Craig Kelly quits Liberals to spend more time with Ivermectin, backs Morrison as ‘greatest PM’

Craig Kelly's main page has been deleted from Facebook

Craig Kelly's main page has been deleted from Facebook Photo: AAP

Maverick MP Craig Kelly has spectacularly and suddenly quit the Liberal Party, choosing his advocacy for headlice drug ivermectin over staying in the government and leaving Scott Morrison with just a one-seat majority in parliament.

But there are questions about whether the move had more to do with issues involving Mr Kelly’s staffer Frank Zumbo – who is the subject of a police investigation for alleged inappropriate behaviour toward numerous female staff – and what the Prime Minister knew about it.

Mr Kelly, the member for Hughes, unexpectedly resigned from the Coalition at its Tuesday morning partyroom meeting in Parliament House.

He claims he felt like an “anchor” for the federal government, referring to recent controversies over his boosting of unproven COVID treatments including ivermectin and hydroxychloroquine – which has dangerous and potentially fatal side-effects, according to Australian medical regulators.


“My conduct has not helped the boat go faster,” Mr Kelly told his Coalition colleagues.

Mr Morrison said he was not aware of Mr Kelly’s plan to quit the party.

In an interview with The New Daily, Mr Kelly said he left “with a very heavy heart”.

“I felt for the rest of this parliamentary term, if I’m going to act and speak according to my conscience and my beliefs, I can do so more effectively as an independent,” he said.

“I was greatly concerned with what’s happening with some of the COVID treatments, especially ivermectin.”

Mr Kelly claimed Australia’s federal COVID-19 Clinical Evidence Taskforce, which investigates coronavirus issues and treatments, was the “true villains” for not approving that drug.


He plans to run at the next election, most likely as an independent. However, speaking to TND in his Parliament House office, Mr Kelly did not rule out rejoining the Liberals if he was invited back – but said he had “not given it any thought”.

“I think it would cause the government some grief if I was a member,” he said.

Mr Kelly said he still had great respect for Mr Morrison – who holds the adjoining seat of Cook. He glowingly predicted Mr Morrison would be remembered as “one of Australia’s greatest and longest-serving prime ministers”.

“It’s been difficult for the Prime Minister, when he does a media interview, to be asked ‘what did Craig Kelly say?’,” the member for Hughes said.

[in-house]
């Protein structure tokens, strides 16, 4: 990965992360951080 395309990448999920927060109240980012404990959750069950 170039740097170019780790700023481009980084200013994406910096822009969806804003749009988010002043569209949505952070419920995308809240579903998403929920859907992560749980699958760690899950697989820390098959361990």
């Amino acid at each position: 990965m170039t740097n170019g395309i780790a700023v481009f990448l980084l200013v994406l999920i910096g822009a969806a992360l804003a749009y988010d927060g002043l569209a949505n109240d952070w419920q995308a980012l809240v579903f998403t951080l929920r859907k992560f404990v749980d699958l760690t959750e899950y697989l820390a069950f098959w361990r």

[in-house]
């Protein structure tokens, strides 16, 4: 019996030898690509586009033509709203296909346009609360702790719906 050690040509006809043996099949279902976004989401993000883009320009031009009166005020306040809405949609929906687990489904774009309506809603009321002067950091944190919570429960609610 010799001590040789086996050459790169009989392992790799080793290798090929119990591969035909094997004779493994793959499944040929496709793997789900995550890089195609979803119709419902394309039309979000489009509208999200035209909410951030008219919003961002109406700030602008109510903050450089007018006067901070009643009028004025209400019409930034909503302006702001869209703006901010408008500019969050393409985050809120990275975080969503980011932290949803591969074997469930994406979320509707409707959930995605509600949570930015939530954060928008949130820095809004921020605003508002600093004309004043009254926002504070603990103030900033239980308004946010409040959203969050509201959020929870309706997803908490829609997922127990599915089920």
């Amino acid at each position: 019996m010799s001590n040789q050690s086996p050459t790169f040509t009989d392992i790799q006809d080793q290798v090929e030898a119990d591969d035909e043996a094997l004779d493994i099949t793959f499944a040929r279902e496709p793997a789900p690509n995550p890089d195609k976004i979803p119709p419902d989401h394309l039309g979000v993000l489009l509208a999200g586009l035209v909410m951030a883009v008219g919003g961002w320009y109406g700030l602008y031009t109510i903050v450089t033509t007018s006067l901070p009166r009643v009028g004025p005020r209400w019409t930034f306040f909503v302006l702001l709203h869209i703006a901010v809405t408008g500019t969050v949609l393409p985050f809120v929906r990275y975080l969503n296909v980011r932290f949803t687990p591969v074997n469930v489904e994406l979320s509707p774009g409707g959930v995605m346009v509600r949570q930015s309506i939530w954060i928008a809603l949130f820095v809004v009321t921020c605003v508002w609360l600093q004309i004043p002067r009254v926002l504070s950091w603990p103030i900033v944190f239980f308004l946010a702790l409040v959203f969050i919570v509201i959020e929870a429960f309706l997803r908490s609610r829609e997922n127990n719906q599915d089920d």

“I made it difficult for the Prime Minister to get his message out.”

He said he had “great respect” for his “many great friends” in Liberal Party, and did not rule out rejoining it in the future.

Mr Kelly’s move leaves the Coalition with just 76 seats in the House of Representatives, the slenderest of majorities. However, he has  committed to supporting the government on supply and confidence.

Morrison faces questions

But despite Mr Kelly attributing his defection down to his interest in ivermectin, government sources say Mr Zumbo was also a problem.

Mr Zumbo is the subject of an apprehended violence order, preventing him from contact with a female co-worker who alleged inappropriate behaviour.

In Question Time on Tuesday, Mr Morrison indicated he had asked Mr Kelly to end Mr Zumbo’s employment.

“I raised those matters with the member for Hughes. He undertook to take some certain actions on behalf of those discussions,” the PM said.

“Those actions were not taken.”

Mr Kelly said his defection was “not connected” to Mr Zumbo.

“That’s the subject of an AVO. There are no criminal charges against him,” he said.

“He is entitled to natural justice and the presumption of innocence.”

The Department of Finance – which handles work-related complaints from ministerial staff – is looking into issues raised against Mr Zumbo.

Mr Zumbo’s lawyer reportedly told the ABC that the allegations against him were “a weak case” and they had “not been substantiated”.

What next for Craig Kelly?

Nationals MP Barnaby Joyce was reportedly in Mr Kelly’s office shortly after his defection was announced.

One Nation Senator Malcolm Roberts also walked past Mr Kelly’s office, which is on the other side of Parliament House to his Senate office, but left after spotting a crowd of journalists. Bob Katter, the Member for Kennedy, knocked on the door and shook Mr Kelly’s hand, to “congratulate” him for his decision.

There has been talk about whether Mr Kelly may switch to the Nationals or another party, after leaving the Liberals.

As recently as a fortnight ago, Mr Kelly was adamant he would defend Hughes at the next election – as the Liberal candidate. But there has been considerable speculation he might face another pre-selection challenge, as he has at the past two elections.

Mr Kelly was reportedly spared being dumped as Liberal candidate in prior campaigns only after last-minute interventions by Prime Ministers Malcolm Turnbull and Morrison.

Mr Kelly told TND he had had no conversations about joining any other party – including the Nationals, One Nation, or Mr Katter’s Australia Party. Nor has he spoken to Rod Culleton about joining his Great Australia Party – the organisation recently joined by celebrity chef Pete Evans, who hosted Mr Kelly on his podcast.

Mr Katter told The New Daily it would be “crazy” for Mr Kelly to join his party, or the Nationals.

Mr Joyce reportedly told 7 News that he would “love [Mr Kelly] to join the Nationals … I’d do what I could to encourage it”.

-with AAP

Stay informed, daily
A FREE subscription to The New Daily arrives every morning and evening.
The New Daily is a trusted source of national news and information and is provided free for all Australians. Read our editorial charter.
Copyright © 2024 The New Daily.
All rights reserved.